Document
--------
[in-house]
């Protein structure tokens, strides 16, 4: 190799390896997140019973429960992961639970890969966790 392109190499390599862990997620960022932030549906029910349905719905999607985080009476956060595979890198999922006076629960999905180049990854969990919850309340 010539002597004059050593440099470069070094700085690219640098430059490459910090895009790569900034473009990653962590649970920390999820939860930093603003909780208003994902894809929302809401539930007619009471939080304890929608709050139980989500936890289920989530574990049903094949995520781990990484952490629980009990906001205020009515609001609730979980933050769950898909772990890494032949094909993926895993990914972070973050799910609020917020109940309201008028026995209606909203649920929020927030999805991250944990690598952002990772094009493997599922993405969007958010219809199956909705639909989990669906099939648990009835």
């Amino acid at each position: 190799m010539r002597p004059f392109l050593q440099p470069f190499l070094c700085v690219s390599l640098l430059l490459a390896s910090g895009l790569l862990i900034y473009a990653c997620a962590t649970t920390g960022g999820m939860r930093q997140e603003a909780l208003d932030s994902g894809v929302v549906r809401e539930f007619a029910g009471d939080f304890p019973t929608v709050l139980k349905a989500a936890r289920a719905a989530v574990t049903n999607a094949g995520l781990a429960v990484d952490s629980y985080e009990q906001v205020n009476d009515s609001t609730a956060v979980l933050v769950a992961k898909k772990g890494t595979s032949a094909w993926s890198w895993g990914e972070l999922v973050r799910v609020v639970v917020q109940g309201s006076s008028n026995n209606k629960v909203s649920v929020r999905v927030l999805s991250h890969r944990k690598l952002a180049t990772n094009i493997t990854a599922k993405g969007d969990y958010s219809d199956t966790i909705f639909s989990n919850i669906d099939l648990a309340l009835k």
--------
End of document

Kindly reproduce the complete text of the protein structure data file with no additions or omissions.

[in-house]
């Protein structure tokens, strides 16, 4: 190799390896997140019973429960992961639970890969966790 392109190499390599862990997620960022932030549906029910349905719905999607985080009476956060595979890198999922006076629960999905180049990854969990919850309340 010539002597004059050593440099470069070094700085690219640098430059490459910090895009790569900034473009990653962590649970920390999820939860930093603003909780208003994902894809929302809401539930007619009471939080304890929608709050139980989500936890289920989530574990049903094949995520781990990484952490629980009990906001205020009515609001609730979980933050769950898909772990890494032949094909993926895993990914972070973050799910609020917020109940309201008028026995209606909203649920929020927030999805991250944990690598952002990772094009493997599922993405969007958010219809199956909705639909989990669906099939648990009835």
């Amino acid at each position: 190799m010539r002597p004059f392109l050593q440099p470069f190499l070094c700085v690219s390599l640098l430059l490459a390896s910090g895009l790569l862990i900034y473009a990653c997620a962590t649970t920390g960022g999820m939860r930093q997140e603003a909780l208003d932030s994902g894809v929302v549906r809401e539930f007619a029910g009471d939080f304890p019973t929608v709050l139980k349905a989500a936890r289920a719905a989530v574990t049903n999607a094949g995520l781990a429960v990484d952490s629980y985080e009990q906001v205020n009476d009515s609001t609730a956060v979980l933050v769950a992961k898909k772990g890494t595979s032949a094909w993926s890198w895993g990914e972070l999922v973050r799910v609020v639970v917020q109940g309201s006076s008028n026995n209606k629960v909203s649920v929020r999905v927030l999805s991250h890969r944990k690598l952002a180049t990772n094009i493997t990854a599922k993405g969007d969990y958010s219809d199956t966790i909705f639909s989990n919850i669906d099939l648990a309340l009835k």